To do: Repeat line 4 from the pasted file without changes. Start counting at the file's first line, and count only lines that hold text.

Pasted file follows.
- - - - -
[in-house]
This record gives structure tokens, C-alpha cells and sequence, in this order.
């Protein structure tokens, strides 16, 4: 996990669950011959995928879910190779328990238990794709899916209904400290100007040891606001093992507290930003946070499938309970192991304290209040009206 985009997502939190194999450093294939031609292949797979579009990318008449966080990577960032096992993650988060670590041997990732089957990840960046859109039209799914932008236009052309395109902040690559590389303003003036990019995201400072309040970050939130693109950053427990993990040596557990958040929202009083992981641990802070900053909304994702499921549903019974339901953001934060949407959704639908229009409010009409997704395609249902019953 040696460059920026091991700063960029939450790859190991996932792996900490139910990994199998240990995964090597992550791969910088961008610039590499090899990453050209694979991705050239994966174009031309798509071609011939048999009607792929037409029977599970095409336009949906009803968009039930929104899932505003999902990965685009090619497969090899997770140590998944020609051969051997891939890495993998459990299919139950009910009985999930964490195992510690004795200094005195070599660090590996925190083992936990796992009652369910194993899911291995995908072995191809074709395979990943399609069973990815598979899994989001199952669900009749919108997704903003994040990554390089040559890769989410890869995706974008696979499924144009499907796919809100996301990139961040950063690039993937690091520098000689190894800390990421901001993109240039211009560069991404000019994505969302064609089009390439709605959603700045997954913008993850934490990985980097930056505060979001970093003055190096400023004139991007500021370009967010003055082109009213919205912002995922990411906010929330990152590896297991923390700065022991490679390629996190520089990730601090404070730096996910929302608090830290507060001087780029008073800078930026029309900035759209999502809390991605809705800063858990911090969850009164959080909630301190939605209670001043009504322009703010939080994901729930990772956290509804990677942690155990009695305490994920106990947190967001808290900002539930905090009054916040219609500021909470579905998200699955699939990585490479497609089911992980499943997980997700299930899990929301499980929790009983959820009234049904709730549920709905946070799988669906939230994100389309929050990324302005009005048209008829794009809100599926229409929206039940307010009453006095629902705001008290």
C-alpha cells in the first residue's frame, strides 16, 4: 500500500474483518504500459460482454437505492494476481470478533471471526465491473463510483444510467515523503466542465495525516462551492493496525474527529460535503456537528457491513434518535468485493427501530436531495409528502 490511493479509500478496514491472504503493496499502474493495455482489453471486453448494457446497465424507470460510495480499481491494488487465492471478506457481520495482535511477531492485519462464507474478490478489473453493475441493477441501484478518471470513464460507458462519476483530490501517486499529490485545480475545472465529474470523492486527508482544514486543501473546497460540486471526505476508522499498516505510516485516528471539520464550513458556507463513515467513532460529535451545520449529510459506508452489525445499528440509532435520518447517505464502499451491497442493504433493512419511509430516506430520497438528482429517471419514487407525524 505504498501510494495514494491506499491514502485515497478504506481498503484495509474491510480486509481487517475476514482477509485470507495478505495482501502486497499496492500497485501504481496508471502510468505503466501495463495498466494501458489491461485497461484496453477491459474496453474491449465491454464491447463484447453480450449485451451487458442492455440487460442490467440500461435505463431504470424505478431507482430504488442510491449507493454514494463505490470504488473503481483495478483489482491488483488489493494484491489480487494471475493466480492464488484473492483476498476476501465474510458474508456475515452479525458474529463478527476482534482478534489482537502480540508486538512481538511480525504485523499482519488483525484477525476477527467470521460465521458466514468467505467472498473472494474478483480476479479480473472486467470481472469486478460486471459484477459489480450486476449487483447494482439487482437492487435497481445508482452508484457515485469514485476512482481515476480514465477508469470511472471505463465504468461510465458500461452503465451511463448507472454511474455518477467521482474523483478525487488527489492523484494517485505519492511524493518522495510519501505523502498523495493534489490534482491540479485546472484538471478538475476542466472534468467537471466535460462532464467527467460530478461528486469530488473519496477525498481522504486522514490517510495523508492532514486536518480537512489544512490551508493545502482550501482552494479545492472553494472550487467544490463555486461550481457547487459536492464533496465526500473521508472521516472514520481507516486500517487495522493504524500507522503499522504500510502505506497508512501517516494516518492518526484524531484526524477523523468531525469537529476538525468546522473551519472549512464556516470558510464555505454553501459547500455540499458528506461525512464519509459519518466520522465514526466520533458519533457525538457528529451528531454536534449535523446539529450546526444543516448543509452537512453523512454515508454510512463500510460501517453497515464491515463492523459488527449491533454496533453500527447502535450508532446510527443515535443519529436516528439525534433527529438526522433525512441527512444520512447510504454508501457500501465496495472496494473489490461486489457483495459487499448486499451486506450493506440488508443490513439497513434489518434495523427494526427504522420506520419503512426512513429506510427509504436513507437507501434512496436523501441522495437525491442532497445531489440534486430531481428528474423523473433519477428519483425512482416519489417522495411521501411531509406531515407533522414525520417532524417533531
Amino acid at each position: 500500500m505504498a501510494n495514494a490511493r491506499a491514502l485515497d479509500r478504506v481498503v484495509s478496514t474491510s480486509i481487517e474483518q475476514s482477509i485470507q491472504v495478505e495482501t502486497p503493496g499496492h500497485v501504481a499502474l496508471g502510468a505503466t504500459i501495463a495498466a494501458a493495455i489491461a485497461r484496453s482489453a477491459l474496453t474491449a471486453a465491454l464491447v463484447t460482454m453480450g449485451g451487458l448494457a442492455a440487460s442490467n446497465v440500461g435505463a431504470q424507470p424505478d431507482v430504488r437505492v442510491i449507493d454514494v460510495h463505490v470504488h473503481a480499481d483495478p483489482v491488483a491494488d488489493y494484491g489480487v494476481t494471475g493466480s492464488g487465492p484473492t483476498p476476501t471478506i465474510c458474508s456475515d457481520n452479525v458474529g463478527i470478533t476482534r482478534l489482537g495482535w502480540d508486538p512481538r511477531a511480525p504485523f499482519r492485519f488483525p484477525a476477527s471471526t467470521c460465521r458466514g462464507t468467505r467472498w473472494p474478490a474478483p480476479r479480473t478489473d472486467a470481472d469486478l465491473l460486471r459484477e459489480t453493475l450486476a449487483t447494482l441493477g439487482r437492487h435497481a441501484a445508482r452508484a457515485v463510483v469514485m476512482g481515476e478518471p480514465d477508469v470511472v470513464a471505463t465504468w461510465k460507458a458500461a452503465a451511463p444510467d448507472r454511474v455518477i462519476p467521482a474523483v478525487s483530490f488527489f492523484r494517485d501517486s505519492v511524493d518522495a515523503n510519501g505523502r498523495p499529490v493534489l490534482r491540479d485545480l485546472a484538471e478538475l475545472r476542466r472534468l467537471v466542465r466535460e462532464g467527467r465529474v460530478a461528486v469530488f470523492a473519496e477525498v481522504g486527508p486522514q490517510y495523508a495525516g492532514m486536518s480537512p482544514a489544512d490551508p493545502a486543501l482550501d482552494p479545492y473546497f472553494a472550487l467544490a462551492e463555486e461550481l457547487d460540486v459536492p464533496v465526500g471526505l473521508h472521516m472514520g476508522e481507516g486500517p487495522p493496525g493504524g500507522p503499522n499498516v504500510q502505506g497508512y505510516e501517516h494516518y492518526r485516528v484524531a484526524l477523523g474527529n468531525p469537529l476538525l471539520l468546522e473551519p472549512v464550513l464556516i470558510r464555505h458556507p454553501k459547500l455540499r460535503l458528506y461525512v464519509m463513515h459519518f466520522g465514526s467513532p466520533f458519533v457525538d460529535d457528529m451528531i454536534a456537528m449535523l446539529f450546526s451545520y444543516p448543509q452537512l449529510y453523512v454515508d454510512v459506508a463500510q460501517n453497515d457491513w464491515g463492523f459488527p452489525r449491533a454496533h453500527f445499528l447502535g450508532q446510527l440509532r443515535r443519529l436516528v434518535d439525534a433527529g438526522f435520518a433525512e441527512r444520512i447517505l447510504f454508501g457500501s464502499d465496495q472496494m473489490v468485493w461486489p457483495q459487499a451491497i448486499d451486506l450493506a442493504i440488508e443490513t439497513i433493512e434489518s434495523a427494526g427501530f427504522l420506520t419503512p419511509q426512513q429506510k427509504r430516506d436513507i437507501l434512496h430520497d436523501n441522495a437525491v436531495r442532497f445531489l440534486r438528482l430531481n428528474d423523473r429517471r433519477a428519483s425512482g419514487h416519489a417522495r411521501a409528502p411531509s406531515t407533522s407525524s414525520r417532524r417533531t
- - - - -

C-alpha cells in the first residue's frame, strides 16, 4: 500500500474483518504500459460482454437505492494476481470478533471471526465491473463510483444510467515523503466542465495525516462551492493496525474527529460535503456537528457491513434518535468485493427501530436531495409528502 490511493479509500478496514491472504503493496499502474493495455482489453471486453448494457446497465424507470460510495480499481491494488487465492471478506457481520495482535511477531492485519462464507474478490478489473453493475441493477441501484478518471470513464460507458462519476483530490501517486499529490485545480475545472465529474470523492486527508482544514486543501473546497460540486471526505476508522499498516505510516485516528471539520464550513458556507463513515467513532460529535451545520449529510459506508452489525445499528440509532435520518447517505464502499451491497442493504433493512419511509430516506430520497438528482429517471419514487407525524 505504498501510494495514494491506499491514502485515497478504506481498503484495509474491510480486509481487517475476514482477509485470507495478505495482501502486497499496492500497485501504481496508471502510468505503466501495463495498466494501458489491461485497461484496453477491459474496453474491449465491454464491447463484447453480450449485451451487458442492455440487460442490467440500461435505463431504470424505478431507482430504488442510491449507493454514494463505490470504488473503481483495478483489482491488483488489493494484491489480487494471475493466480492464488484473492483476498476476501465474510458474508456475515452479525458474529463478527476482534482478534489482537502480540508486538512481538511480525504485523499482519488483525484477525476477527467470521460465521458466514468467505467472498473472494474478483480476479479480473472486467470481472469486478460486471459484477459489480450486476449487483447494482439487482437492487435497481445508482452508484457515485469514485476512482481515476480514465477508469470511472471505463465504468461510465458500461452503465451511463448507472454511474455518477467521482474523483478525487488527489492523484494517485505519492511524493518522495510519501505523502498523495493534489490534482491540479485546472484538471478538475476542466472534468467537471466535460462532464467527467460530478461528486469530488473519496477525498481522504486522514490517510495523508492532514486536518480537512489544512490551508493545502482550501482552494479545492472553494472550487467544490463555486461550481457547487459536492464533496465526500473521508472521516472514520481507516486500517487495522493504524500507522503499522504500510502505506497508512501517516494516518492518526484524531484526524477523523468531525469537529476538525468546522473551519472549512464556516470558510464555505454553501459547500455540499458528506461525512464519509459519518466520522465514526466520533458519533457525538457528529451528531454536534449535523446539529450546526444543516448543509452537512453523512454515508454510512463500510460501517453497515464491515463492523459488527449491533454496533453500527447502535450508532446510527443515535443519529436516528439525534433527529438526522433525512441527512444520512447510504454508501457500501465496495472496494473489490461486489457483495459487499448486499451486506450493506440488508443490513439497513434489518434495523427494526427504522420506520419503512426512513429506510427509504436513507437507501434512496436523501441522495437525491442532497445531489440534486430531481428528474423523473433519477428519483425512482416519489417522495411521501411531509406531515407533522414525520417532524417533531